That can be a tough spot. I was a seventh round draft pick. I remember the first round guys always have this massive pressure to live up to. If you’re not delivering at a certain level, there’s a lot of criticisms. It’s like you can only go down, versus for me, all I’ve got to do is go up.
We’re lucky to be picked that high. I was one of the last guys in the old CBA, so we were overpaid. For our value to the team, anybody who was drafted in the first round was going to naturally be overpaid. You’re not going to give the money back. You’re going to do your best and try to do the most you can with it. Rookies come into the league and play in locker rooms where they’re making more money than guys that have been in the league ten years and proving themselves over and over again. You have to be cognizant of that, be humble, be thankful for those veterans and show them that you’re about your business when you walk in.
My first year was solid. I played well. It wasn’t like I went out and had ten sacks but I played well and I was transitioning from a 3-4 to a 4-3. When things got tough for me was my second year. That was a very long year. I looked up week eight and I didn’t have a sack. We were really bad. Not only was I not playing that well, I hit a wall where my development had stalled. I just remember the top boss, “This guy can’t play. What the hell is going on?” When really if I had gotten drafted a little bit somewhere else, they’d probably say, “This guy is a pretty good player.” That’s just part of the privilege of being drafted in the first round. I remember a crossroads about halfway through that second year where I had to say, “I’m either going to accept my fate as being a disappointment or I’m going to take it up a notch and change my preparation, change the way I go about things.” I thought I was working hard, but I just stuck to the vets and learned a little bit. Second half of the year, I had five sacks and the next four years, I had over 40. It was that turning point that got me to cement my reputation as a solid player in the league.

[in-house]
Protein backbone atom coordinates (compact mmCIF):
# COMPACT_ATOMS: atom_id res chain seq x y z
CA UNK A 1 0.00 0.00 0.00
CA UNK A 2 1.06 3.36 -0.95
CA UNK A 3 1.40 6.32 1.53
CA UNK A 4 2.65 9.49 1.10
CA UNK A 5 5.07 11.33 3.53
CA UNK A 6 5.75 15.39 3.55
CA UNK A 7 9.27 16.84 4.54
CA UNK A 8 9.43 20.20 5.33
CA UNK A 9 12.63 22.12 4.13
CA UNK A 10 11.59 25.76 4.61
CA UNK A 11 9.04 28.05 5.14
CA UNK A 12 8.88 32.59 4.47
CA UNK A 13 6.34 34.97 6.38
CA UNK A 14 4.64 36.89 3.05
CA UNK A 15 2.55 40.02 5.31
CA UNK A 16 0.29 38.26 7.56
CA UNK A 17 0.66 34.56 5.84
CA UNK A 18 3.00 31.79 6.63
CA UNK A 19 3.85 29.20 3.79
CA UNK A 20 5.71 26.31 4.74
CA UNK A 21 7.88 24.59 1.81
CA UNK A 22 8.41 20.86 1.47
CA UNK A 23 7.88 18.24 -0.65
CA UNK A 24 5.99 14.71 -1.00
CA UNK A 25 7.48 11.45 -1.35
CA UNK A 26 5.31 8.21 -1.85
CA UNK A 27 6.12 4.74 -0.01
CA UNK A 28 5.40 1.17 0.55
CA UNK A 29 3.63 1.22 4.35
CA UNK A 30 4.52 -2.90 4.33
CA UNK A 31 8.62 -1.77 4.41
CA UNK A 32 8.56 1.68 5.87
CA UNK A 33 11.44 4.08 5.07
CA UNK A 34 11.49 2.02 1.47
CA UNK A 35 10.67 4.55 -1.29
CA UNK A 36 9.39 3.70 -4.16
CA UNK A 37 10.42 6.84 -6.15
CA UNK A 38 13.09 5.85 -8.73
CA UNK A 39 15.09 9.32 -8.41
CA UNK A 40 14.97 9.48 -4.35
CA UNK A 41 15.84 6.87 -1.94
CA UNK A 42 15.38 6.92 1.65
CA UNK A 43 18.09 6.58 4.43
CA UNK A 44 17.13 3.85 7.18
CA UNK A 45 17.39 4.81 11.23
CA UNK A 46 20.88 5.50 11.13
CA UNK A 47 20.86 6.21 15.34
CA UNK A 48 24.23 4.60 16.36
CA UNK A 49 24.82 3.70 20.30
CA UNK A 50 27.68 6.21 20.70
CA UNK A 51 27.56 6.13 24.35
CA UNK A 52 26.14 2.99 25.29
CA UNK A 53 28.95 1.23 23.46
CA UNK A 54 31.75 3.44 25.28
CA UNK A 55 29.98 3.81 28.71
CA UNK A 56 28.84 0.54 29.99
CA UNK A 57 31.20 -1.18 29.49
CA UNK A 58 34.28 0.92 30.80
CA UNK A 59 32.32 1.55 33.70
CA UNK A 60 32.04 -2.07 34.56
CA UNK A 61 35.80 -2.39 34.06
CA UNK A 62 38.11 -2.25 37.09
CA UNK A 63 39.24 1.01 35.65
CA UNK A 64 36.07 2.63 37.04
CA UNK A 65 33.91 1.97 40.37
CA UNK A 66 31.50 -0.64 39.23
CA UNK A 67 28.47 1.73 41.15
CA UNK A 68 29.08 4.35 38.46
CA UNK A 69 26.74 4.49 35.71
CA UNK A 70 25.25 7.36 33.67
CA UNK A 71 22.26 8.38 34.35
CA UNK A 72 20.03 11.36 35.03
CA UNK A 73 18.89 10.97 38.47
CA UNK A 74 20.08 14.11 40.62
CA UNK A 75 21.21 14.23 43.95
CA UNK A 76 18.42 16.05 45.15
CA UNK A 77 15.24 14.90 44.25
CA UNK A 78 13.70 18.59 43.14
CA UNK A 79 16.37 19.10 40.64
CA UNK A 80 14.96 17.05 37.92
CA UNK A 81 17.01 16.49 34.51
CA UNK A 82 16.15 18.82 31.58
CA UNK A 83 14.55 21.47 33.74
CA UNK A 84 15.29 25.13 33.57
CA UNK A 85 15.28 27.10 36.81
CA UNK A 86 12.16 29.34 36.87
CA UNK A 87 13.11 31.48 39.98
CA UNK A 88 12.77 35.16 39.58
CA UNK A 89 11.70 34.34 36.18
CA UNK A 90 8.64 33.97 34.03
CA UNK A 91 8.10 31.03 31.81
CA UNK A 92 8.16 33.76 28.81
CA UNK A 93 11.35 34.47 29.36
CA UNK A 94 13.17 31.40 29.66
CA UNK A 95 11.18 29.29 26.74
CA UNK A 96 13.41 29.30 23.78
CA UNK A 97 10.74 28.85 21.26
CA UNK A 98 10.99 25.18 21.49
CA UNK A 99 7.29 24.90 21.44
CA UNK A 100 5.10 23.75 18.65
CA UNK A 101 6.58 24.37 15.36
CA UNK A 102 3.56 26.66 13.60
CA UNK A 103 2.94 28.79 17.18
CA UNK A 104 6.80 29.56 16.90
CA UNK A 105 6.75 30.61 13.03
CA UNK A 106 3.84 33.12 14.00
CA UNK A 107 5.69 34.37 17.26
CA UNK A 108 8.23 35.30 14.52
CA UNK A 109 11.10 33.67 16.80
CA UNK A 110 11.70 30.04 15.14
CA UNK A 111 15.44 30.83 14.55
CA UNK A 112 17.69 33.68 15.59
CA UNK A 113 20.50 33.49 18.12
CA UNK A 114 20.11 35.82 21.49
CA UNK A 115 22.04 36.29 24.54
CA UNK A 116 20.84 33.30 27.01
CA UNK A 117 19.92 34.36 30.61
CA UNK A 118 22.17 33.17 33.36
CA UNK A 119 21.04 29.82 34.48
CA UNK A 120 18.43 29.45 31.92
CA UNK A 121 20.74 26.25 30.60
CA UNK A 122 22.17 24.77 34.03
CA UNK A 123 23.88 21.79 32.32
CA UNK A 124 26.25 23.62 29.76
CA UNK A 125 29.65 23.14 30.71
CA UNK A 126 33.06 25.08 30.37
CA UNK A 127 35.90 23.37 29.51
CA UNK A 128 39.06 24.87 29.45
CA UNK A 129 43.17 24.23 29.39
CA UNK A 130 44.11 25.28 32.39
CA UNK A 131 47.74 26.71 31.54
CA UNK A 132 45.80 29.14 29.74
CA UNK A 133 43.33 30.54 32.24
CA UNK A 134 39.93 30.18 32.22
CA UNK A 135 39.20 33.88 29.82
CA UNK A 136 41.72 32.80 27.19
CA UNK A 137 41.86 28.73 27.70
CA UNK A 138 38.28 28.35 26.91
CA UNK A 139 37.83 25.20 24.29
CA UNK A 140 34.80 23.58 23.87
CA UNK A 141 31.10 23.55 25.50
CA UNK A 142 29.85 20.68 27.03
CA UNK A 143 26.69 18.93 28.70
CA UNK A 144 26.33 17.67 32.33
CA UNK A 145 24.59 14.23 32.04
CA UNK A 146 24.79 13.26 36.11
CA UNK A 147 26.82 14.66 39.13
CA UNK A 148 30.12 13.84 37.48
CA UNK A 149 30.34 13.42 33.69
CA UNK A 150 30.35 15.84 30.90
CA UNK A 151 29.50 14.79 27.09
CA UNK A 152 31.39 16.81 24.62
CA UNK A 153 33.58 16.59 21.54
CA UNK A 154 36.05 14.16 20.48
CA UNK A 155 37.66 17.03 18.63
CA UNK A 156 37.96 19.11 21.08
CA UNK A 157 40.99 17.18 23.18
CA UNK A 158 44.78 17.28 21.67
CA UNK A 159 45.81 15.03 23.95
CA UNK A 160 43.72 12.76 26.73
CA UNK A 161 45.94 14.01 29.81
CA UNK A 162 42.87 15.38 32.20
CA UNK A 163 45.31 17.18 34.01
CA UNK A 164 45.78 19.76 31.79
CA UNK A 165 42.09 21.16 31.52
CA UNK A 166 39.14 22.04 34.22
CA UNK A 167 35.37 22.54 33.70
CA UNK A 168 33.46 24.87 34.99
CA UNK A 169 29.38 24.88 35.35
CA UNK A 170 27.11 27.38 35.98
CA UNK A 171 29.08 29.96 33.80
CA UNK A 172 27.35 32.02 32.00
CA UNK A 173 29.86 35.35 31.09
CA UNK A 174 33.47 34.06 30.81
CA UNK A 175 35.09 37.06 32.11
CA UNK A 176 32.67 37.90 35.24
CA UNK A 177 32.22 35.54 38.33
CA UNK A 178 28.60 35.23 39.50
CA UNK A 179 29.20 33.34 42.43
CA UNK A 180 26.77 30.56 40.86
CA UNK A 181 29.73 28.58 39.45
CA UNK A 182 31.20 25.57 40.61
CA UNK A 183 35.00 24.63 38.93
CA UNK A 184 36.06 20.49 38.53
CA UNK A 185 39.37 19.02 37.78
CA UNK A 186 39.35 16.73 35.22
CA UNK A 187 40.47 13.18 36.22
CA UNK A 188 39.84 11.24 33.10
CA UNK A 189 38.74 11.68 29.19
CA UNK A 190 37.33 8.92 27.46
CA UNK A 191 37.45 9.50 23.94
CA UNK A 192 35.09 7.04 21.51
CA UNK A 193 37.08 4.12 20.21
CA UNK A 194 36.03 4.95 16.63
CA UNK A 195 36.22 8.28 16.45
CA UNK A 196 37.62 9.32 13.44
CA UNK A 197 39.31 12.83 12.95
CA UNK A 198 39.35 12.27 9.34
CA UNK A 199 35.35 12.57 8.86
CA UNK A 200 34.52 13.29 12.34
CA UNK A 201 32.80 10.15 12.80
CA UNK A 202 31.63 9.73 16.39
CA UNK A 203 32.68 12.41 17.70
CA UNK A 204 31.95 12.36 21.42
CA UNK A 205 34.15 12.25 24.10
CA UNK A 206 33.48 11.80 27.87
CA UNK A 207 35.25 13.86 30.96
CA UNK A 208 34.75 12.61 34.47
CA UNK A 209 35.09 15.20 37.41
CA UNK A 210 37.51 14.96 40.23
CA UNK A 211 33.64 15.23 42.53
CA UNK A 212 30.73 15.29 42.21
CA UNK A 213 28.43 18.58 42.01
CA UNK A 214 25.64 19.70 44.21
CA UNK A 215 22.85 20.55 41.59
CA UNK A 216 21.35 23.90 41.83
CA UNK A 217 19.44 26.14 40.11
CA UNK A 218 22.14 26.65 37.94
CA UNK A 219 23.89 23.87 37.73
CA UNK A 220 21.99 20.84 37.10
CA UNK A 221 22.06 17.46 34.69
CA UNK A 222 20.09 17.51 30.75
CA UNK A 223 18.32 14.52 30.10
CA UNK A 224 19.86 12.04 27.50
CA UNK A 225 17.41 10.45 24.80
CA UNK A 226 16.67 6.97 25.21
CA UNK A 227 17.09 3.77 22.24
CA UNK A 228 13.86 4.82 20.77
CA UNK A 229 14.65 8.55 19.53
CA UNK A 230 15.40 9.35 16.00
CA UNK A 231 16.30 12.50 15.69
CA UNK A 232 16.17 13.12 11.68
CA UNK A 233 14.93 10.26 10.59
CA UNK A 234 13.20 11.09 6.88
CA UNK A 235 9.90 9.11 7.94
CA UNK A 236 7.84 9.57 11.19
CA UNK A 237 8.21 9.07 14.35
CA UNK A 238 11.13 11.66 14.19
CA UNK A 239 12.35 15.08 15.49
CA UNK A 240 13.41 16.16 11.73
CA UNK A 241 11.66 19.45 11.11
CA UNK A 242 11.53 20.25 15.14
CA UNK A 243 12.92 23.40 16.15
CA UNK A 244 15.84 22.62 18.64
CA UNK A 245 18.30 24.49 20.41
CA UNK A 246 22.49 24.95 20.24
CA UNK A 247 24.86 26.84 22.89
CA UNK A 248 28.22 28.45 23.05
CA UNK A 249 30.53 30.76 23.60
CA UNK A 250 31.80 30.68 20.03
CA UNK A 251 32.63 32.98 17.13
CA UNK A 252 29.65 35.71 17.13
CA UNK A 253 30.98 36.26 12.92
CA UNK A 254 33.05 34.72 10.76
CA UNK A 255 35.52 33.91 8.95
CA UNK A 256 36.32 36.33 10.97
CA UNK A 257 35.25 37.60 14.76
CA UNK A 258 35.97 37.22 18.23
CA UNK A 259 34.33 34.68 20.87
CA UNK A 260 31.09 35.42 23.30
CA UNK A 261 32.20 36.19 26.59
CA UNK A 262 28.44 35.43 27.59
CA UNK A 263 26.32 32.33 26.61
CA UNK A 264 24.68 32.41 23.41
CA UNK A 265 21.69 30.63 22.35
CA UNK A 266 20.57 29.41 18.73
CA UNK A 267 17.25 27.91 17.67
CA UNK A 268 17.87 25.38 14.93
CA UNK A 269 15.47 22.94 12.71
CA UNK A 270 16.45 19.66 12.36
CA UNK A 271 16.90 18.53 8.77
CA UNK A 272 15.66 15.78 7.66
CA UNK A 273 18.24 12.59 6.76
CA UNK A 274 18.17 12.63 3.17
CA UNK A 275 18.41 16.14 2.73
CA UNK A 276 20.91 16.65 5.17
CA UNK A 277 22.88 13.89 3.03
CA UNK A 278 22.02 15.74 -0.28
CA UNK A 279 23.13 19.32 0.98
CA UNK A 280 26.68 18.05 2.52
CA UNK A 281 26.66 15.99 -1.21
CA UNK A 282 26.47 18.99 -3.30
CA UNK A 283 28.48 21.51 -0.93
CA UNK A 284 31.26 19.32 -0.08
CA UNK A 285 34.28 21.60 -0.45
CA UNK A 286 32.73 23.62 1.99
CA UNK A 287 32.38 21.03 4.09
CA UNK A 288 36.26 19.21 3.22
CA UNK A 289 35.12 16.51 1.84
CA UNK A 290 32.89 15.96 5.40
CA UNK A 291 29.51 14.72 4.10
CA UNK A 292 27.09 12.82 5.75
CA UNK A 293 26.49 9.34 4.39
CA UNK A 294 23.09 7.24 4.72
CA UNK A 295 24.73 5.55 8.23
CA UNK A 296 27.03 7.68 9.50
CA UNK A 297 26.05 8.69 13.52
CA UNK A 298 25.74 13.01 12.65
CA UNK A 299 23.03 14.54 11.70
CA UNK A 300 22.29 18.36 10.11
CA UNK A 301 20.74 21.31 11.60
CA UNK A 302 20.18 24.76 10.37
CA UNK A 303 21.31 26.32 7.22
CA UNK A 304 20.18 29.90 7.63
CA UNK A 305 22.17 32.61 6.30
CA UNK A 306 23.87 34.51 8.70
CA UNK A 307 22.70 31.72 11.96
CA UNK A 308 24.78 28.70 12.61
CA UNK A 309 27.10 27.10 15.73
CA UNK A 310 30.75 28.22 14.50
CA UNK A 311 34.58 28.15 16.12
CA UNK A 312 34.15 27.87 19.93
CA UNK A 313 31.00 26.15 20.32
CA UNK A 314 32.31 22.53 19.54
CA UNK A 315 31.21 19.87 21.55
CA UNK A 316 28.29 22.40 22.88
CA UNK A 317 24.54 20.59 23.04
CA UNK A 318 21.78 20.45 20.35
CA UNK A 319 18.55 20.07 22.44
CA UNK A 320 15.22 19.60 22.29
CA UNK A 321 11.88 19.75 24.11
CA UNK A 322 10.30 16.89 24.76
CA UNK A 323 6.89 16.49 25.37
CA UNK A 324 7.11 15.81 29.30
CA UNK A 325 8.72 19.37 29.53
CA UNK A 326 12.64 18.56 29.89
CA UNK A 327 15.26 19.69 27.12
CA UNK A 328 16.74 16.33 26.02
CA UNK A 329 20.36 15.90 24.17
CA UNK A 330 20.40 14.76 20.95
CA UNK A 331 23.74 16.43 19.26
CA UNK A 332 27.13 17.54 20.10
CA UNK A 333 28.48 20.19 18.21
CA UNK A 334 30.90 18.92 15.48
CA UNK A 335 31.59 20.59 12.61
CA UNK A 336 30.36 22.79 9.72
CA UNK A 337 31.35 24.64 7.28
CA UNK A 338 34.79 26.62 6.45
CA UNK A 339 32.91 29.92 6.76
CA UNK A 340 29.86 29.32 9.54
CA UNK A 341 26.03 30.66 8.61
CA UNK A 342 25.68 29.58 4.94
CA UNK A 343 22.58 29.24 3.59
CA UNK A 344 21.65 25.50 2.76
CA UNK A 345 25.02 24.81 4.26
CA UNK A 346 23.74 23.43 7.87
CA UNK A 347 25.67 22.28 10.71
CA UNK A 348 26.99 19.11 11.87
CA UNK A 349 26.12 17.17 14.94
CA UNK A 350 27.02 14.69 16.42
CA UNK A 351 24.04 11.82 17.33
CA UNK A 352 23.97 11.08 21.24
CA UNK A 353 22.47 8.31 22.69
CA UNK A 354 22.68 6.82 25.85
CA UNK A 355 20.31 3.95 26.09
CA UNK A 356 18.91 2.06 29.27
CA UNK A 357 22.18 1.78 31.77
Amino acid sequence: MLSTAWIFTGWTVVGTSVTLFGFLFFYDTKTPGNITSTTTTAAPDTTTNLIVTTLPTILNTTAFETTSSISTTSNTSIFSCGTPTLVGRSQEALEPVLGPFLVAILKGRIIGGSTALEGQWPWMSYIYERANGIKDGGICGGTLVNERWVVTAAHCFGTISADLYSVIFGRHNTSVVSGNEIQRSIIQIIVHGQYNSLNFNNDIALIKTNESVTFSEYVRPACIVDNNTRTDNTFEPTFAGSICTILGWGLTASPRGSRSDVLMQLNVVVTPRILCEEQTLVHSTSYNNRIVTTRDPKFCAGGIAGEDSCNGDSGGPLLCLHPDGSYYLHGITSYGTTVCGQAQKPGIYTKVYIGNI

The name of this podcast is called Finding Your Summit and I think in some cases, there are some guys who have really struggled and maybe it’s financially or I’ve got some guys coming on the podcast, one guy doesn’t have arms or legs. You look at that situation and you go, “Oh my god,” relative to that. I think for you, you had a lot of things going for you but it’s all relative to your own situation. The money was a by-product of what you’re able to achieve in college. I’ve spent twelve days with you in Africa and I see the type of guy you are. It matters to you. Your pride matters and wanting to do better, and what’s the next thing. You’re not looking back and saying, “I was the number one draft pick.” You’re more going, “I’m not there. I’m struggling. There’s adversity. We’re losing and that’s not fun. What can I do to make things better?” That’s what this whole thing is about.
[Tweet “When you’re not doing well or you’re not doing good enough, it’s never 100% your fault. “]